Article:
Gather Yourselves Together by Philip K. Dick is a ‘straight’ (i.e. non-science fiction) novel, purportedly his first ever and published posthumously. Written sometime between 1949-1951 it was considered unsuitable for publication at the time and to be honest I can see why. Not a great deal happens and while the three characters are reasonably interesting it is a shame that Dick concentrated on the theme of maturity and sex rather than building some kind of mystery within the deserted factory the three characters are left to look after while they wait for the new owners to arrive.

Set in 1949, after the victory of the communists in China, a US company abandons its operations in China. The company leaves behind three randomly selected employees to handle the transition – the young Carl Fitter, crusty alcoholic Verne Tildon and Barbara Mahler who was previously involved with Tildon before they joined the company. She lost her virginity to him after being plied with alcohol and has mixed feelings about the experience.

This doesn’t stop her sleeping with Tildon again as something to ease the burden of being alone in the deserted factory. However, again she has mixed feelings about what they have done and leans towards spending time with the naïve Fitter who reads his philosophical treatise to her when he’s not spying on her skinny dipping in the company lake. Prior to this Dick provides some backstory for Fitter – about his family life and upbringing – which reads as if it is somewhat autobiographical.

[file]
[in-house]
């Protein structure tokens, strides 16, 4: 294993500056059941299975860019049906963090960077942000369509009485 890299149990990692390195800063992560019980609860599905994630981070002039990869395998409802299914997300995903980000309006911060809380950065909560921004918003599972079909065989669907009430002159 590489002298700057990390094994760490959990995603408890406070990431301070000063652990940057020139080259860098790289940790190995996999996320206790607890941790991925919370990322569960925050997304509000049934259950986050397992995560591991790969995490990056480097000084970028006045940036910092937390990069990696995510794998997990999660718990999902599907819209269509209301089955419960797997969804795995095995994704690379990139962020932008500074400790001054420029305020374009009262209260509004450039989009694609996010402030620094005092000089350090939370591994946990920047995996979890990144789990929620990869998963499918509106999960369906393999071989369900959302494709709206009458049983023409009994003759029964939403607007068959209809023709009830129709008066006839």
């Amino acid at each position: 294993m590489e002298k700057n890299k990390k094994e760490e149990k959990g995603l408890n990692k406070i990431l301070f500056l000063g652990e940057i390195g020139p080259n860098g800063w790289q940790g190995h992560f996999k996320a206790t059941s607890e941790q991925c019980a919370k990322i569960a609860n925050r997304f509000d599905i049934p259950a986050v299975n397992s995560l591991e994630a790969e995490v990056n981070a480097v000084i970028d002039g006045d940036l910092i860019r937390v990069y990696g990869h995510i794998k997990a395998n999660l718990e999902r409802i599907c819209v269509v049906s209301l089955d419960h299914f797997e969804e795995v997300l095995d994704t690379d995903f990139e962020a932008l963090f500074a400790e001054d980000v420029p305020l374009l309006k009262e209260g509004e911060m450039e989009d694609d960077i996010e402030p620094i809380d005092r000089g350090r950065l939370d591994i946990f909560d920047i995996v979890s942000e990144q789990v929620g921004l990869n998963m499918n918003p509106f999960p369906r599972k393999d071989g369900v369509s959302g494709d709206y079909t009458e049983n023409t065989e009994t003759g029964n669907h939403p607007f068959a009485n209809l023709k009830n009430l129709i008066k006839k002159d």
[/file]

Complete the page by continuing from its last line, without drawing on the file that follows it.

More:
Fitter makes a rather odd comparison to the US and the Roman Empire, and between early Christianity and the Chinese Communists – this is pretty typical Dick at his most rambling. Despite being sent to sleep by such meanderings and a drunken interruption by Tildon, Barbara eventually seduces Fitter. Then the Chinese turn up. The two Chinese featured in the book are not characterised particularly delicately.

All in all I appreciate the opportunity to read a story that Dick wrote when he was in his early twenties, but found Gather Yourselves Together the most disappointing of his ‘straight’ novels so far. I only have Voices from the Street left to read, so I hope it’s better than this.

Image – detail from Photo by Leo Fosdal on Unsplash.